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Between the Lines

May 18, 2004

The tsunami headed for the White House

"The White House is about to get hit by the biggest tsunami since the Iran-Contra affair, maybe since Watergate. President George W. Bush is trapped inside the compound, immobilized by his own stay-the-course campaign strategy. Can he escape the massive tidal waves? Maybe. But at this point, it's not clear how."
-- Fred Kaplan at Slate

It may not be "The Day After Tomorrow" exactly, but it doesn't look good for President Bush. Why?

Here's Kaplan's summary of the Abu Ghraib mess to date

"Bush knew about it. Rumsfeld ordered it. His undersecretary of defense for intelligence, Steven Cambone, administered it. Cambone's deputy, Lt. Gen. William Boykin, instructed Maj. Gen. Geoffrey Miller, who had been executing the program involving al-Qaida suspects at Guantanamo, to go do the same at Abu Ghraib. Miller told Brig. Gen. Janis Karpinski, who was in charge of the 800th Military Brigade, that the prison would now be dedicated to gathering intelligence. Douglas Feith, the undersecretary of defense for policy, also seems to have had a hand in this sequence, as did William Haynes, the Pentagon's general counsel. Lt. Gen. Ricardo Sanchez, commander of U.S. forces in Iraq, learned about the improper interrogations—from the International Committee of the Red Cross, if not from anyone else—but said or did nothing about it for two months, until it was clear that photographs were coming out. Meanwhile, those involved in the interrogations included officers from military intelligence, the CIA, and private contractors, as well as the mysterious figures from the Pentagon's secret operation."

Yep. Way more than seven "bad apples."

And the effort to contain the scandal has failed

" … three major institutions in the Washington power structure have decided that after almost a full presidential term of being treated with contempt and abuse by them, it's payback time.

"Those three institutions are: The United States Army, the Central Intelligence Agency and the old, relatively moderate but highly experienced Republican leadership in the United States Senate. … Taken together they comprise a devastating Grand Slam."
-- Martin Sieff, UPI analyst

Posted by tbrown at 11:29 AM


Despite Abu Ghraib, though, we are different from our enemies

And we must preserve that distinction. Gregory Djerejian, an American who lives in London, provides this "key difference between Nick Berg's slaughter and Abu Ghraib. We should only be surprised about the occurrence of the latter, not the former.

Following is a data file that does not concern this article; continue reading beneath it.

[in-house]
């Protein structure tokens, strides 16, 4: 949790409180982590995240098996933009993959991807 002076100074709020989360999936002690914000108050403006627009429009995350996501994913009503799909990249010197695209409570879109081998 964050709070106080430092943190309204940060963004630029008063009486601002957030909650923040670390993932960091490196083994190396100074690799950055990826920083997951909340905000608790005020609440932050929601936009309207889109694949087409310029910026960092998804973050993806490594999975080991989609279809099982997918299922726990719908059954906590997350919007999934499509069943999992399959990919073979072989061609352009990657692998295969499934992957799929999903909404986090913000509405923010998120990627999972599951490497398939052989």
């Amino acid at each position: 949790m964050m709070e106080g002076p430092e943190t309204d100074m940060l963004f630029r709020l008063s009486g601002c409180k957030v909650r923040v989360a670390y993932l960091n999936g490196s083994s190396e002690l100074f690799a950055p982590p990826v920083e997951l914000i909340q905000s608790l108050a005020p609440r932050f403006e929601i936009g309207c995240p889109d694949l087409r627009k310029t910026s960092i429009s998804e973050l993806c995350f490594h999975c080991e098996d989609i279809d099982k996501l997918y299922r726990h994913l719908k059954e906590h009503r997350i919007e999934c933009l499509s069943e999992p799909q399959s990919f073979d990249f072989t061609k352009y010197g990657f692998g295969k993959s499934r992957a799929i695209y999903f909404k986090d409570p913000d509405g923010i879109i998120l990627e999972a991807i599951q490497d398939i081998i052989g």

"Why? The nature of our enemy has been crystal-clear since 9/11. Their objective is simply to slaughter as many innocents in the West as possible. And the more terrifyingly excecuted the slaughters--the better.

"Meanwhile, the U.S. has, despite all the derision that such statements evoke among the predictable quarters of the absurdist, hyper-relativistic Left, been an avatar of human rights for many long decades.

"Put differently, we are more the country of the Statue of Liberty, Miranda, and the Declaration of Independence than the country of My Lai, Plessy, Abu Ghraib.

"We intend, and strive, for greater justice."

When we do screw up, as in our handling of Iraqi prisoners, "I simply demand higher standards of conduct from my country and its leaders than those we expect from our enemies," Djerejian says. "You should too--in spades."

Posted by tbrown at 11:26 AM


And here's a small example of how we're different

In 1995, Saddam Hussein's secret police pulled seven Iraqi merchants out of bed in the middle of the night, subjected them to five-minute trials and sentenced them to amputation of their right hands for the crime of dealing in foreign currencies.

Yesterday, the seven walked out of a Houston prosthetics clinic with fully functioning artificial hands, returning them to something resembling normal life after nearly a decade.

Gestures like this are not lost on the Iraqi people, who have experienced little kindness in recent decades.

"Why they should help us, strangers, I do not know," one of the merchants said, "but their goodness I will never forget."

If we're ever able to get our pathetically incompetent act together in Iraq – unlikely, but you have to keep hoping – we might actually make some headway because of the willingness of Americans to pitch in and help when they're presented with the opportunity.

Posted by tbrown at 11:23 AM




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